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Adalimumab is given as a shot under the skin (subcutaneous injection).
Adalimumab reduces the effects of tumor necrosis factor (TNF). TNF is produced in your body in times of inflammation and attaches to the joint surface, causing damage to soft tissues, cartilage, and bones. Adalimumab is a disease-modifying antirheumatic drug (DMARD), which means it slows the progression of conditions such as rheumatoid arthritis and ankylosing spondylitis. DMARDs are also called immunosuppressive drugs or slow-acting antirheumatic drugs (SAARDs).
Adalimumab is used to treat adults who have inflammatory conditions such as rheumatoid arthritis or ankylosing spondylitis. Adalimumab may be used alone or in combination with other DMARDs such as methotrexate.
Adalimumab appears to work rapidly and is well tolerated.
Rheumatoid arthritis. A clinical trial of adalimumab used in combination with methotrexate found a 20% improvement in 67% of people who were given the medicine, with improvements noticeable after 1 week of treatment.1 In another study of adalimumab used alone, researchers report significant, rapid, sustained reductions in disease activity and improved physical function, including reduced swelling and pain.2
The most common side effect of TNF antagonists, such as adalimumab, is an allergic reaction to the injection (shot). If you have a reaction to the shot, it will happen right away, either during the shot or within 1 to 2 hours after the shot. Your doctor may give you medicines to prevent or stop the reaction.
Symptoms of a reaction to the shot include:
Warnings about serious side effects of TNF antagonists have been issued. The U.S. Food and Drug Administration (FDA) and the drug’s manufacturers have warned about:
See Drug Reference for a full list of side effects. (Drug Reference is not available in all systems.)
Adalimumab is significantly more expensive than DMARDs such as methotrexate and sulfasalazine.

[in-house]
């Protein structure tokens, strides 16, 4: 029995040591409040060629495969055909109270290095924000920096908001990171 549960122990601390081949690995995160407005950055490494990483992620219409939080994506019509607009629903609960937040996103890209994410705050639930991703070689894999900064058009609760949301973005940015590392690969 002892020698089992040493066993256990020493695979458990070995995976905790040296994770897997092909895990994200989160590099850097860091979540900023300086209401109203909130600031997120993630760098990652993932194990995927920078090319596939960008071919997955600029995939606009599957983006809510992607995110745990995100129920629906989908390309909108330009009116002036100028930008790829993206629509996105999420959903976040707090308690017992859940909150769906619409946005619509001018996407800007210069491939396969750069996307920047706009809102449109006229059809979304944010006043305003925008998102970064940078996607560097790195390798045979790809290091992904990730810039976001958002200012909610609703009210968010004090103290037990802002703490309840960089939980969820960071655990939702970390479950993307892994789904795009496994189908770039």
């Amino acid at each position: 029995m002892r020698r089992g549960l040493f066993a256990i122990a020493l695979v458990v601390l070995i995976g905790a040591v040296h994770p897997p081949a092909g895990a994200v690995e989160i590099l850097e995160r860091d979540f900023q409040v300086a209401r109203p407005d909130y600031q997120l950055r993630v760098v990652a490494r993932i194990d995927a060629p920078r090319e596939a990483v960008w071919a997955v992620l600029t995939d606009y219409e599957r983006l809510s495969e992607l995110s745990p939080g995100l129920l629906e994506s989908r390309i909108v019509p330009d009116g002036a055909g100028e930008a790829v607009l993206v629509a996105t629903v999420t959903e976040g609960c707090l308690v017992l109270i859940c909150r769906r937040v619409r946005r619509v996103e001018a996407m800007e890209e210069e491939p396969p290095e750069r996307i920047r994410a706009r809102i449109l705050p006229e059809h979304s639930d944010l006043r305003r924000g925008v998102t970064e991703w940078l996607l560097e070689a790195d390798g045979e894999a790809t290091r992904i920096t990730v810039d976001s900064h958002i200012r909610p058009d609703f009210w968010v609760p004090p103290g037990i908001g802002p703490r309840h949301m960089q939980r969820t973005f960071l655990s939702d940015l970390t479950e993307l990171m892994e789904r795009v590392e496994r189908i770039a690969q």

Adalimumab should not be used by pregnant women or women of childbearing age who are not using reliable birth control. If you are going to take adalimumab, you should be on some form of reliable birth control. If you plan to become pregnant, check with your doctor before stopping birth control and trying to become pregnant.
- Weinblatt ME, et al. (2003). Adalimumab, a fully human anti-tumor necrosis factor-a monoclonal antibody alpha for the treatment of rheumatoid arthritis in patients taking concomitant methotrexate. Arthritis and Rheumatism, 48(1): 35–45.
- Van de Putte LBA, et al. (2004). Efficacy and safety of adalimumab as monotherapy in patients with rheumatoid arthritis for whom previous disease modifying antirheumatic drug treatment has failed. Annals of the Rheumatic Diseases, 63(5): 508–516.
- Van er Heijde D, et al. (2006). Efficacy and safety of adalimumab in patients with ankylosing spondylitis. Arthritis and Rheumatism, 54(7): 2136–2146.
- Davis JC, et al. (2007). Health-related quality of life outcomes in patients with active ankylosing spondylitis treated with adalimumab: Results from a randomized controlled study. Arthritis and Rheumatism, 57(6): 1050–1057.
Last Revised: June 11, 2010
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